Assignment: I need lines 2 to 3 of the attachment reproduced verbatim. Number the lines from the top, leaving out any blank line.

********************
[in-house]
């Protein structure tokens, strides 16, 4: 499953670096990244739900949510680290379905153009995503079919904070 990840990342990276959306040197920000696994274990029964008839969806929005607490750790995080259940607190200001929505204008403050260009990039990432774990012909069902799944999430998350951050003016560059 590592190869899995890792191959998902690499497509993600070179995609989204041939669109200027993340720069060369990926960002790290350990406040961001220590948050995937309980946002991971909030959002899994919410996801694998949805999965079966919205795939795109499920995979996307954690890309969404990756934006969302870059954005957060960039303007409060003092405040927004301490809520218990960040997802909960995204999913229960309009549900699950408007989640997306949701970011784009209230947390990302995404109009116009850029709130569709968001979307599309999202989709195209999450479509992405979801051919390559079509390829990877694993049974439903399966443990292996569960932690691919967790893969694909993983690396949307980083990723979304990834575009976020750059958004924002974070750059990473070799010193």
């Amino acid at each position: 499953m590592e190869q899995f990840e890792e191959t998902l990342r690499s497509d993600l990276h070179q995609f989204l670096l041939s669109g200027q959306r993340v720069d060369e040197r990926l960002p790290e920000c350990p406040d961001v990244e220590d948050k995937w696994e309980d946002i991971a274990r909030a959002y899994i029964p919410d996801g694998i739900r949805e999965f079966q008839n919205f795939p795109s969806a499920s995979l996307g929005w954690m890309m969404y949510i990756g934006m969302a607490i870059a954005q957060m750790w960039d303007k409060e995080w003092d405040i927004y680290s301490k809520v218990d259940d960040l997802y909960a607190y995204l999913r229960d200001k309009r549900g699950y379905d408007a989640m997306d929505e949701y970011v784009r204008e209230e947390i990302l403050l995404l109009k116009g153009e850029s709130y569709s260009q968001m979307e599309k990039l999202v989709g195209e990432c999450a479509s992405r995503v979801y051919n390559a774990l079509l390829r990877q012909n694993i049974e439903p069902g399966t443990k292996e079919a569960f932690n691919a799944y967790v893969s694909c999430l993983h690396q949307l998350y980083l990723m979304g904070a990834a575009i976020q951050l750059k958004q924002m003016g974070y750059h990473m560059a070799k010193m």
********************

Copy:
């Protein structure tokens, strides 16, 4: 499953670096990244739900949510680290379905153009995503079919904070 990840990342990276959306040197920000696994274990029964008839969806929005607490750790995080259940607190200001929505204008403050260009990039990432774990012909069902799944999430998350951050003016560059 590592190869899995890792191959998902690499497509993600070179995609989204041939669109200027993340720069060369990926960002790290350990406040961001220590948050995937309980946002991971909030959002899994919410996801694998949805999965079966919205795939795109499920995979996307954690890309969404990756934006969302870059954005957060960039303007409060003092405040927004301490809520218990960040997802909960995204999913229960309009549900699950408007989640997306949701970011784009209230947390990302995404109009116009850029709130569709968001979307599309999202989709195209999450479509992405979801051919390559079509390829990877694993049974439903399966443990292996569960932690691919967790893969694909993983690396949307980083990723979304990834575009976020750059958004924002974070750059990473070799010193």
């Amino acid at each position: 499953m590592e190869q899995f990840e890792e191959t998902l990342r690499s497509d993600l990276h070179q995609f989204l670096l041939s669109g200027q959306r993340v720069d060369e040197r990926l960002p790290e920000c350990p406040d961001v990244e220590d948050k995937w696994e309980d946002i991971a274990r909030a959002y899994i029964p919410d996801g694998i739900r949805e999965f079966q008839n919205f795939p795109s969806a499920s995979l996307g929005w954690m890309m969404y949510i990756g934006m969302a607490i870059a954005q957060m750790w960039d303007k409060e995080w003092d405040i927004y680290s301490k809520v218990d259940d960040l997802y909960a607190y995204l999913r229960d200001k309009r549900g699950y379905d408007a989640m997306d929505e949701y970011v784009r204008e209230e947390i990302l403050l995404l109009k116009g153009e850029s709130y569709s260009q968001m979307e599309k990039l999202v989709g195209e990432c999450a479509s992405r995503v979801y051919n390559a774990l079509l390829r990877q012909n694993i049974e439903p069902g399966t443990k292996e079919a569960f932690n691919a799944y967790v893969s694909c999430l993983h690396q949307l998350y980083l990723m979304g904070a990834a575009i976020q951050l750059k958004q924002m003016g974070y750059h990473m560059a070799k010193m």